Not understanding they impose tariffs and give subsidies on the access to credit. In a free market, a banks’ capital is one and the same for all assets; and risks are considered with size of exposure, net risk margins, liquidity and general portfolio adequacy. In the current non-market, the risk weighted capital requirements, acting on top of those considerations, impose tariffs on the "risky's" access to credit... which also translates into subsidies for the "safe".

Overreliance on data and models: In October 2004 in a formal statement at the World Bank I warned: “Much of the world’s financial markets are currently being dangerously overstretched through an exaggerated reliance on intrinsically weak financial models that are based on very short series of statistical evidence and very doubtful volatility assumptions.

Ignoring how vital true risk taking is: Risk taking is the oxygen of any development. For banks to take risks, albeit in small amounts, on “The Risky”, like with SMEs and entrepreneurs, is absolutely vital for the economy to move forward, in order not to stall and fall. In short this regulations keeps Keynes' animal spirits caged.

Turns “The Safe” into risky: If those perceived safe are favored with regulations that allow them to access more credit at more favorable rates than usual, these will, with time, take on too much debt and turn risky… and so will the economy. The safe-havens will become dangerously overpopulated. Just as Dag Hammarskjöld said: “It is when we all play safe that we create a world of utmost insecurity.

Turns “The Risky” into riskier: If those perceived risky are punished with regulations that make them have less access to credit and at higher rates than usual, these will turn even more risky… and so will the economy

When stress testing banks, they reveal ignorance: A banks’ balance sheets need to be tested not only for what is on these, but also for what is lacking. Have they done that? Of course not; again they never defined the purpose of banks.

Stress testing represents on its own a big systemic risk, as when all banks align themselves to the bank regulators' stress a la mode.

No understanding of distortion on the margin. When now, playing tough, real macho-men, regulators increase capital requirements with their leverage ratio in Basel III, they evidence they have no understanding of how their risk weighted capital requirements distort on the margin. The scarcer a bank finds its regulatory capital to be, the more it has to stay away from what requires high capital requirements, namely “The Risky”

Runaway statism: In 1988 with Basel I they assigned a risk weight of zero percent to their friendly sovereigns, and of 100 percent to the citizens. That in effect meant that they believed government bureaucrats to be able to use bank credit more efficiently than the citizens. That in effect ignored that the strength of a sovereign is mostly defined by the strength of its citizens. 1988 US public debt was $2.6 trillion, at end of 2017, much because of that 0%, its debt was now US$20.2 trillion, and it still has a 0% risk.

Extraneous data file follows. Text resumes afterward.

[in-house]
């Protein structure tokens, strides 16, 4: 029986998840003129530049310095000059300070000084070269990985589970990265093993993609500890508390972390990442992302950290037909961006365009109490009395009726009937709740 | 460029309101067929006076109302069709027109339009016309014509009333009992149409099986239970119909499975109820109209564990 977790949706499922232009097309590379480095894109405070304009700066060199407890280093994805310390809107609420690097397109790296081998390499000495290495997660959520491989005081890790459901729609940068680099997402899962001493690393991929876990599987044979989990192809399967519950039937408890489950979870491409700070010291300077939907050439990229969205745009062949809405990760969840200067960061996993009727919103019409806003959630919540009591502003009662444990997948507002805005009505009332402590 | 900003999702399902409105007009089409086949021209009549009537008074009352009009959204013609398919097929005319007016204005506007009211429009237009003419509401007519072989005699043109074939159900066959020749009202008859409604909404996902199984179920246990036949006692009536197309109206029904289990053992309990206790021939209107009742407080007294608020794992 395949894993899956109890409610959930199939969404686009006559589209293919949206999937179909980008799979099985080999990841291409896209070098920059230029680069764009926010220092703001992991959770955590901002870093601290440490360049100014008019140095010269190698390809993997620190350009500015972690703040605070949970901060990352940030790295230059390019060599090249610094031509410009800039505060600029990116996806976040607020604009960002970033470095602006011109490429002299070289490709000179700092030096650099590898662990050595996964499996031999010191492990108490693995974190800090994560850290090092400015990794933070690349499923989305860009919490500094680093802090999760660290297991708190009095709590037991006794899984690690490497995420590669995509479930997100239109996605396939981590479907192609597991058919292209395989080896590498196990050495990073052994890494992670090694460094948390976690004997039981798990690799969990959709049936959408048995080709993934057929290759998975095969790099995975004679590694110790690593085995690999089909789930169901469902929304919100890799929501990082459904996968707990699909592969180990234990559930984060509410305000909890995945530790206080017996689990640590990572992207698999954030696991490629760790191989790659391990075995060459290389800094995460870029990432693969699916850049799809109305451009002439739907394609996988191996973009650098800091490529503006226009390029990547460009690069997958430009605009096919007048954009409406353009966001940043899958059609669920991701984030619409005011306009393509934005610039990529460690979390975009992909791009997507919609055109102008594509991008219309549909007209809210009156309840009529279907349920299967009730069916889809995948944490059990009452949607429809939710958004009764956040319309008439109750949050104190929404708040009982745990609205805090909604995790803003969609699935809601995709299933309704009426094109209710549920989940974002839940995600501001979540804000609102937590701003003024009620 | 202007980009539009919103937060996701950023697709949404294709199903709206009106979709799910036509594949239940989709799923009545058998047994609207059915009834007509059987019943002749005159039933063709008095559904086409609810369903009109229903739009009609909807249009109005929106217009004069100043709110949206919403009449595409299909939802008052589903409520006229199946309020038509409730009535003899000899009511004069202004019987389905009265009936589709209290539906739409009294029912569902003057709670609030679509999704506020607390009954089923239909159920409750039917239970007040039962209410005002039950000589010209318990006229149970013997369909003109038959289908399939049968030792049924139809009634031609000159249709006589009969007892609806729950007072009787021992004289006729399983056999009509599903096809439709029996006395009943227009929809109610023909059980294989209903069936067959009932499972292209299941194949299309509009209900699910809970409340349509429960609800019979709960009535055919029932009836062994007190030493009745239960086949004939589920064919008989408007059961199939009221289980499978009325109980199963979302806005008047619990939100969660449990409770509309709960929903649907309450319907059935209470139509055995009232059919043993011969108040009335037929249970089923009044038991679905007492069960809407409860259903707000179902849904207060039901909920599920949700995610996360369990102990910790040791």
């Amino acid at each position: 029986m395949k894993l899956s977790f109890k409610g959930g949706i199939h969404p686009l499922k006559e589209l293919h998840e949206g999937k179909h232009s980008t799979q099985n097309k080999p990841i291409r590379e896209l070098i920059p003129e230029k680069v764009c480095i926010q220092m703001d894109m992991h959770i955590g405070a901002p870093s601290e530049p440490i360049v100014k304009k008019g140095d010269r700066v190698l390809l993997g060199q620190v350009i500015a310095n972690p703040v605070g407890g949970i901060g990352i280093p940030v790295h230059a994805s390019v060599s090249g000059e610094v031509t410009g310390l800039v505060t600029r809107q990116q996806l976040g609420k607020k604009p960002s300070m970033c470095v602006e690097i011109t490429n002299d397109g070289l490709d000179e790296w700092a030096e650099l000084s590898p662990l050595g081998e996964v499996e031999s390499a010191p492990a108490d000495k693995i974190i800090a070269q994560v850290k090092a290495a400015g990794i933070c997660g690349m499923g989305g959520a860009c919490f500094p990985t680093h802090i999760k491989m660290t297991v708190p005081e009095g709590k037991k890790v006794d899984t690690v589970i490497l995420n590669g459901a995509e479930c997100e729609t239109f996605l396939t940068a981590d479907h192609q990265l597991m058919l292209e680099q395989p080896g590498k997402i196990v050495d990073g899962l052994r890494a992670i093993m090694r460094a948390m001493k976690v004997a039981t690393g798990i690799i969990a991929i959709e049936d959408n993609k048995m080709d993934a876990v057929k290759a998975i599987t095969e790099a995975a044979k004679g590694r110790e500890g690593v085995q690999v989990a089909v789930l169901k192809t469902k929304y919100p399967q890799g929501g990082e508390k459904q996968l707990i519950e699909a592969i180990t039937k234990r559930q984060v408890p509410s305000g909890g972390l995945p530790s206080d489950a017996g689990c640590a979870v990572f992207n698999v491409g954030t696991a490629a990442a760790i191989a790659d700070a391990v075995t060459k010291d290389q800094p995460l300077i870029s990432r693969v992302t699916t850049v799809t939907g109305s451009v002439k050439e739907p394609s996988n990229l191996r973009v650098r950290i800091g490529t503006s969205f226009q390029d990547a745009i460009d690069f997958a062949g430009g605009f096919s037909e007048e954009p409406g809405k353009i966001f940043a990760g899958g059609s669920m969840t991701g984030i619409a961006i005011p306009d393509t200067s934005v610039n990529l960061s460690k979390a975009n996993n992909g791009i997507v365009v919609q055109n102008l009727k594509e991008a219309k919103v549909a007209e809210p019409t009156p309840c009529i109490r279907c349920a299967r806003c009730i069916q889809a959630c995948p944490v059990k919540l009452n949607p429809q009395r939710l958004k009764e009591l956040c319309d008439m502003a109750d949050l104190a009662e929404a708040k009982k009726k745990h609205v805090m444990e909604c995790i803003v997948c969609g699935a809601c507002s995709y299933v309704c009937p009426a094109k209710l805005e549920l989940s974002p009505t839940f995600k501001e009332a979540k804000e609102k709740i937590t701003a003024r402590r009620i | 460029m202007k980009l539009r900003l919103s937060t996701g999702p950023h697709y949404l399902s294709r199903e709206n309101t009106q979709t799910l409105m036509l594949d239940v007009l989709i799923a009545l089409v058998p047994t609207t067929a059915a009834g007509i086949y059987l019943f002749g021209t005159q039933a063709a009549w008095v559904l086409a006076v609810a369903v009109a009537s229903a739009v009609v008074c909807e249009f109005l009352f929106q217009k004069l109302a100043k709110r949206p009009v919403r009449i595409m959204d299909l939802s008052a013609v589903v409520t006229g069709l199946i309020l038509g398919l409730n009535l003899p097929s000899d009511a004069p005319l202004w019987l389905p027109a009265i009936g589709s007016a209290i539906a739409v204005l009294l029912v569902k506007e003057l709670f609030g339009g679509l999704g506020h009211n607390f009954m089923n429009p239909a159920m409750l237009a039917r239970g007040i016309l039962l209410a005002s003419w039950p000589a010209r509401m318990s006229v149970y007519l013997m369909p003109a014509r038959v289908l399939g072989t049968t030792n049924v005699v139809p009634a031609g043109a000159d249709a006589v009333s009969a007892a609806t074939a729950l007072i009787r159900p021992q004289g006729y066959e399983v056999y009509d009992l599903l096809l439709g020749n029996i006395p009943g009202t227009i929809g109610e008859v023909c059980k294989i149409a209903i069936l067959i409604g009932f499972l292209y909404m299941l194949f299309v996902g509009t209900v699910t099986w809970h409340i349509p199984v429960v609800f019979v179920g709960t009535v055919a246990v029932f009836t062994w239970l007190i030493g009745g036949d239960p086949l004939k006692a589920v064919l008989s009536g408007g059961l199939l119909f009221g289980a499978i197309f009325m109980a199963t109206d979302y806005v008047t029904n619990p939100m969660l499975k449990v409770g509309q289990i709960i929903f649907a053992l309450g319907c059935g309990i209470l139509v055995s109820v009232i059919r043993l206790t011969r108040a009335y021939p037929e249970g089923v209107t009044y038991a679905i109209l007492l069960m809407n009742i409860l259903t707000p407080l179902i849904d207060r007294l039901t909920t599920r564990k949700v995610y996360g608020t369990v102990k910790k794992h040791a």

No understanding of that they were painting themselves into a corner. By assigning a 0% risk weight to US public debt… if in need be, and there will be need, how do you increase it, even to only 10%, without creating a panic? The only solution I see to that is to increase the leverage ratio applicable to all assets, until such level that the risk weighted capital requirements lose entirely their significance.

No financial acumen: They never understood that with risk weighted capital requirements, the banks would be able to leverage differently different assets, and that would produce different risk-adjusted returns on equity for different assets, than would have been the case in the absence of the risk-weighting. The result was of course favoring more than usual those perceived decreed or concocted as safe, and disfavoring more than usual the access of bank credit of those perceived as risky.

Misalignment of the evaluation bias: Bank used to have a bias to increase the perception of risk, so as to charge higher risk premiums; and borrowers to reduce the risk perception o as to reduce the risk premiums. That conflict was useful for all. Now suddenly bankers also want to reduce the perception of risk, so as to reduce the capital requirement. And that aligns dangerously both parties on the same side, against the regulators.

Banks’ business model suffered bad changes. From banks earning their returns on equity by allocating bank credit based on the highest risk adjusted margins, these currently do so based on who offers the highest risk adjusted margins when adjusted by the lowest risk weighted capital requirement that could be applied. That has turned banks away from traditional banking, towards being more of capital (equity) minimization banks.

No understanding of systemic risks: In January 2003 I wrote in Financial Times: “Everyone knows that, sooner or later, the ratings issued by the credit agencies are just a new breed of systemic errors, about to be propagated at modern speeds. Friends, as it is, the world is tough enough.” What more can I say?